Voting and Racism
Voting and Racism
[Image] An Asian man and a Caucasian woman both looking at voting cards.
[Caption] During the last federal election, my roommate and I wanted to vote.
Asian Man: Hmmm…we’re not registered though…
Caucasian Woman: It says it doesn’t matter. We just need a driver’s license with our address.
[Image] The Asian man and Caucasian woman waiting in line.
[Caption] Election Day
[Image] The Caucasian woman standing in front of a table, behind which is seated an elections officer. In the background is a Caucasian man. The Caucasian woman is holding out a form of ID.
Caucasian Woman: I’m not registered, but here’s my license.
[Image] The Caucasian woman still in front of the election officer, and smiling. The Caucasian man is still in the background.
Election officer: Ok looks good, sign here. And here’s your ballot.
[Image] The Asian man approaches the elections officer, holding out some ID. The Caucasian man is still in the background, but is looking at the interaction and frowning.
Asian Man: Hi, I’m in the same boat as her. Here’s my license.
[Image] The Asian man is signing documents in front of the elections officer. The Caucasian man has moved to the foreground and holds out his hand as if to stop the Asian man and elections officer. He is still frowning.
Elections officer: Ok, so sign here…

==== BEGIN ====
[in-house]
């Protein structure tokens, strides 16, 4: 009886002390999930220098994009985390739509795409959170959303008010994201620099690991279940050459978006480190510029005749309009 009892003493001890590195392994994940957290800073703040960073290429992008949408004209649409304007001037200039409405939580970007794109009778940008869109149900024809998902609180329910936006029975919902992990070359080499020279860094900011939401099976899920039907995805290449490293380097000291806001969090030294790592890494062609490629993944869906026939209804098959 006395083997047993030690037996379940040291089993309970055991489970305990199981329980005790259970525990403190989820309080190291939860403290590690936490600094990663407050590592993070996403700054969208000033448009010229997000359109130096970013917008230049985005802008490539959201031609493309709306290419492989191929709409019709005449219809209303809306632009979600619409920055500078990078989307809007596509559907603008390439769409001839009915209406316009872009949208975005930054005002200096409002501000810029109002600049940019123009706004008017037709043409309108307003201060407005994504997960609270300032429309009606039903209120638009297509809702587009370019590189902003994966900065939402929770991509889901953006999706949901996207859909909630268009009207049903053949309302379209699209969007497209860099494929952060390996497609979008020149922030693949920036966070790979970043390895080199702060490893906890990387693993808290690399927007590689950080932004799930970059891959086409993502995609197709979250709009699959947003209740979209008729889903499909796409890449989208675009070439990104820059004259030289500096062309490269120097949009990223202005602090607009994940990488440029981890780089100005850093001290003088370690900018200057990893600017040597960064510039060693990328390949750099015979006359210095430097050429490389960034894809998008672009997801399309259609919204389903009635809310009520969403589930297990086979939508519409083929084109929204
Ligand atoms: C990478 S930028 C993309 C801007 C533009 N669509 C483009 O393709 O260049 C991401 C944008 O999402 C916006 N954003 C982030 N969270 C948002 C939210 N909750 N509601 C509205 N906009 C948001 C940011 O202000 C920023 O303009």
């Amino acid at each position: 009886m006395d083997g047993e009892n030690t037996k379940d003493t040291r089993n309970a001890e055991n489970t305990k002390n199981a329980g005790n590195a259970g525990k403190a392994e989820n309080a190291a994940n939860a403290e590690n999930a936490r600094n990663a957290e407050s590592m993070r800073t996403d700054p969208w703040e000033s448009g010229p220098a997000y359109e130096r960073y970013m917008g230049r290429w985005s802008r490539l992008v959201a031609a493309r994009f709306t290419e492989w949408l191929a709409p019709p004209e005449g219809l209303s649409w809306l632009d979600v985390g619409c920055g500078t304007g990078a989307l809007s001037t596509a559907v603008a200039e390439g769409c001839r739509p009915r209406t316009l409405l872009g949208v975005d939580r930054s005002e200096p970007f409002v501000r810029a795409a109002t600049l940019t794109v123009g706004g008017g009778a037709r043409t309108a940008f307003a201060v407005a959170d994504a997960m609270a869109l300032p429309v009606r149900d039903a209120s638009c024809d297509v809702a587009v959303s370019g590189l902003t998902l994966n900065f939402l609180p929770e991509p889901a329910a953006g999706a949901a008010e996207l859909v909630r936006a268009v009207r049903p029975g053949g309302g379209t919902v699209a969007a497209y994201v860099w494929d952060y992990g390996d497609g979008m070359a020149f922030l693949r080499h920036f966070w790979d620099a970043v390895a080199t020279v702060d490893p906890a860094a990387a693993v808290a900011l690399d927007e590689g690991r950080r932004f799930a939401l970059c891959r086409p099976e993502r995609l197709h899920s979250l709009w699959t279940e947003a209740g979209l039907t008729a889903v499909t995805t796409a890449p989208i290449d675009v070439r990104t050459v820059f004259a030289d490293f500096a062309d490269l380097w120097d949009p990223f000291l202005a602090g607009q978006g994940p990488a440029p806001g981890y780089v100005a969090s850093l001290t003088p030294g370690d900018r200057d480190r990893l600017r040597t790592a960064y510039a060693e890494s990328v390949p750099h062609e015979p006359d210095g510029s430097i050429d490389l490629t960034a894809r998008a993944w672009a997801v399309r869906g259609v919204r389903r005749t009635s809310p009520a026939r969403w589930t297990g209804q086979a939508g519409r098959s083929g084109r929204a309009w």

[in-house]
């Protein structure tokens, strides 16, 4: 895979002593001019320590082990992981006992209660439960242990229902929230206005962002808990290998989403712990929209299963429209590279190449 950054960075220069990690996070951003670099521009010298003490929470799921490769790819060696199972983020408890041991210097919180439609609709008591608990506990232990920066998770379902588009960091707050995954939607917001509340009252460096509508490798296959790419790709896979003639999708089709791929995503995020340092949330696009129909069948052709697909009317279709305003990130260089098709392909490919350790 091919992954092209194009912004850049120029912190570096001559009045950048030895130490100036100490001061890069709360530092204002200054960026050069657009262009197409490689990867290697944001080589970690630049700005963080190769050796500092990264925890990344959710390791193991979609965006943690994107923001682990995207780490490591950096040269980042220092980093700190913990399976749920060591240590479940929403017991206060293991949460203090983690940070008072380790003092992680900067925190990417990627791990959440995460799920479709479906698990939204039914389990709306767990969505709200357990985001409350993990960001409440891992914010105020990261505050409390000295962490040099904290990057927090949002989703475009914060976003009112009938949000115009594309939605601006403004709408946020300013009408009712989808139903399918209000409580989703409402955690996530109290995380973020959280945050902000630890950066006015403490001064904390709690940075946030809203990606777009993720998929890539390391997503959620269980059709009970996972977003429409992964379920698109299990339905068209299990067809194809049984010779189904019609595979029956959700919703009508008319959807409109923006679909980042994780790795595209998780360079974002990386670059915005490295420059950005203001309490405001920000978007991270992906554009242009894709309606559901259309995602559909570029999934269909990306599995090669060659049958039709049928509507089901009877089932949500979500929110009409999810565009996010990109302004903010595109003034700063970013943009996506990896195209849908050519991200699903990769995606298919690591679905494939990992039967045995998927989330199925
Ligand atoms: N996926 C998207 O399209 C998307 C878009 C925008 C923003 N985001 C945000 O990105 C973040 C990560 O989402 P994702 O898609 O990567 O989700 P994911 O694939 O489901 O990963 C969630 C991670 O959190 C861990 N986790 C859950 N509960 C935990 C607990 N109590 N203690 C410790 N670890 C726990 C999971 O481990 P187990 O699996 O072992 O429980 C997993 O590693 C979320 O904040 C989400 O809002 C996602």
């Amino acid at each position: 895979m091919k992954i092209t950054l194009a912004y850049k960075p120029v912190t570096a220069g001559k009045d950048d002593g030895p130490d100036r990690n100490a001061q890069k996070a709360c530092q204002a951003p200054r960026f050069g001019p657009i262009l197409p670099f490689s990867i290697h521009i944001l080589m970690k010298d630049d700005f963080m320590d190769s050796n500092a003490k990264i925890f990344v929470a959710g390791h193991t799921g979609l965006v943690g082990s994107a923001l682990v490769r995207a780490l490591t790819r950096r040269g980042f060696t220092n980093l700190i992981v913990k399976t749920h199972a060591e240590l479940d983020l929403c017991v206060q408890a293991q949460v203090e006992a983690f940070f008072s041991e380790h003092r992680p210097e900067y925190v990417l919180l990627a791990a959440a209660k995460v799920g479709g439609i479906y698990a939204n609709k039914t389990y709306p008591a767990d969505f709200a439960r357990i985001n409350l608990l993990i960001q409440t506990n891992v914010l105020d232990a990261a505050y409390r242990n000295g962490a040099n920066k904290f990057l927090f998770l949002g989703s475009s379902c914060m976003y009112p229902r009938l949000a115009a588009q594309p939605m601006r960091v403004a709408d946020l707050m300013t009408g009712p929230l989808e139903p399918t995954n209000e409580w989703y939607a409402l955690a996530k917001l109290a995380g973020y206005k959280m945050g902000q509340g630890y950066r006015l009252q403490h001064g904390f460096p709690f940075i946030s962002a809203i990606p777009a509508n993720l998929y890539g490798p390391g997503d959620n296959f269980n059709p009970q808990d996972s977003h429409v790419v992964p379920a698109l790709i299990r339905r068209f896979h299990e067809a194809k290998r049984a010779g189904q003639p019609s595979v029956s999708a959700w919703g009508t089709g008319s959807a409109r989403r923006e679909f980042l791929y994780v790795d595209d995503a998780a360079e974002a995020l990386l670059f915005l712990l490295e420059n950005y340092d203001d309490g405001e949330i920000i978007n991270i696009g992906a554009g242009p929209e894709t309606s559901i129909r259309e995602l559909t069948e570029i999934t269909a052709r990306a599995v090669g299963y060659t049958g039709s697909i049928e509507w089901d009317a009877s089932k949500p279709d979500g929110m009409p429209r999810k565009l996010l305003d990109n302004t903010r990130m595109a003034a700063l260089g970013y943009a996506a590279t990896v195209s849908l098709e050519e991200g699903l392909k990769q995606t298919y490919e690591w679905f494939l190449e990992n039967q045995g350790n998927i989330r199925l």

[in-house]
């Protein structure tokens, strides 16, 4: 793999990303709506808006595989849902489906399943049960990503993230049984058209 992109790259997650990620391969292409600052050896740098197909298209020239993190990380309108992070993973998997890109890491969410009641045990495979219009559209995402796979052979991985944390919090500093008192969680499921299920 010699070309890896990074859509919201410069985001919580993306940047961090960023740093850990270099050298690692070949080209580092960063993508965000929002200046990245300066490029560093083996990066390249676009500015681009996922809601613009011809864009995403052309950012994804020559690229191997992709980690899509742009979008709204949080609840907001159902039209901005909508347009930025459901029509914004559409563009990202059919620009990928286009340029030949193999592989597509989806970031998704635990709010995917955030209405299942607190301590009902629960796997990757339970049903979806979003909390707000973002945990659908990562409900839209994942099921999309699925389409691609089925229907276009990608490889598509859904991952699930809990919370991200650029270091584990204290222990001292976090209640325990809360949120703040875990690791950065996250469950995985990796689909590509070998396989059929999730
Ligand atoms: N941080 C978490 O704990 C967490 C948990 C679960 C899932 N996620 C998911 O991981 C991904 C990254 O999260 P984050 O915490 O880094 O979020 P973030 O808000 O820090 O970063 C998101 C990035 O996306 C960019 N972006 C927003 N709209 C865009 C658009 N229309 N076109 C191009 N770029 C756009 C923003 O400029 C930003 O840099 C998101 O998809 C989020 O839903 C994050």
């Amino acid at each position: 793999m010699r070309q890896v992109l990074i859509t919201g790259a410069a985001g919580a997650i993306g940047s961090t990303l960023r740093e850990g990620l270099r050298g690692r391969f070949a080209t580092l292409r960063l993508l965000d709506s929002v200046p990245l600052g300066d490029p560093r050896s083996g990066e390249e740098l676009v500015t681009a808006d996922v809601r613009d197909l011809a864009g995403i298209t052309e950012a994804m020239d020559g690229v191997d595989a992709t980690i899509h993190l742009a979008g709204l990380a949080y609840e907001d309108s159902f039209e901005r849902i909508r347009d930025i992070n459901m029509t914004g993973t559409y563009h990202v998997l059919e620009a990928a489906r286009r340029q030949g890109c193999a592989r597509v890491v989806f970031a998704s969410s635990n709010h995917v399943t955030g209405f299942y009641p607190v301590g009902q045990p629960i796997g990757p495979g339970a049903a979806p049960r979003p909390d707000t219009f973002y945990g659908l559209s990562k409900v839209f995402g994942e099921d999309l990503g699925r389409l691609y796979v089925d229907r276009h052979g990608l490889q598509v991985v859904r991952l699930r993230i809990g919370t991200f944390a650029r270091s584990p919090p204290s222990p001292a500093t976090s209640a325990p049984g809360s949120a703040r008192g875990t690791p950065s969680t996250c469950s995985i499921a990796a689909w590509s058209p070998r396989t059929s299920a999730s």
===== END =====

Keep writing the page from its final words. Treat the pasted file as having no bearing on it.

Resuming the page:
Caucasian Man: Hold on
[Image] The Caucasian man points at the Asian man and addresses the elections officer. The Asian man looks concerned, and the Caucasian man looks angry.
Caucasian Man: I’d like to challenge his citizenship
[Image] The Asian man stands with his arms crossed, looking at the Caucasian man. The Caucasian man also has his arms crossed, looking away from the Asian Man. The Elections officer looks irritated, and faces the Caucasian man.
Elections Officer: You can’t do that, he has all the required documents.
Caucasian Man: Oh…..well, nevermind.
[Caption] I had the same address and procedure as my roommate. The difference was that I was not white. In one fell swoop the scrutineer reminded me of white privilege. Needless to say, I did not vote for his party that day. And I probably never will.
During the last Federal election in Canada, my roommate and I decided to go vote. As proud citizens, it wasn’t our first time voting, but it was the first time we were voting in this province. It meant that we weren’t registered yet, and so we had to look up what we needed to do.
The instructions on the website were pretty straight forward. As long as I had a current driver’s license with my address, I would be able to vote without registering. We decided using our license would be the easiest option, so we lined up on Election Day to vote.
My roommate was right in front of me in the line, and she was able to vote without any problems. When it was my turn though, the Conservative Party scrutineer lurched forward and interrupted the elections official helping me.
“I’d like to challenge his citizenship” the scrutineer said.
The elections official dismissed him pretty quickly, and did not seem impressed. The scrutineer responded angrily,
“That’s all he needs?”
He didn’t try to hide his disappointment. Nor did he bother looking at me or attempt to apologize.
It was clear that he doubted my citizenship because I’m not white. My roommate went right before me, and he didn’t say a word. It felt horrible to be reminded of white privilege when I was trying to vote.
I went to go vote in my country, and I was basically told by someone who represents the ruling party that “real” Canadians were white. Needless to say, I did not vote for his party that day. And I probably never will.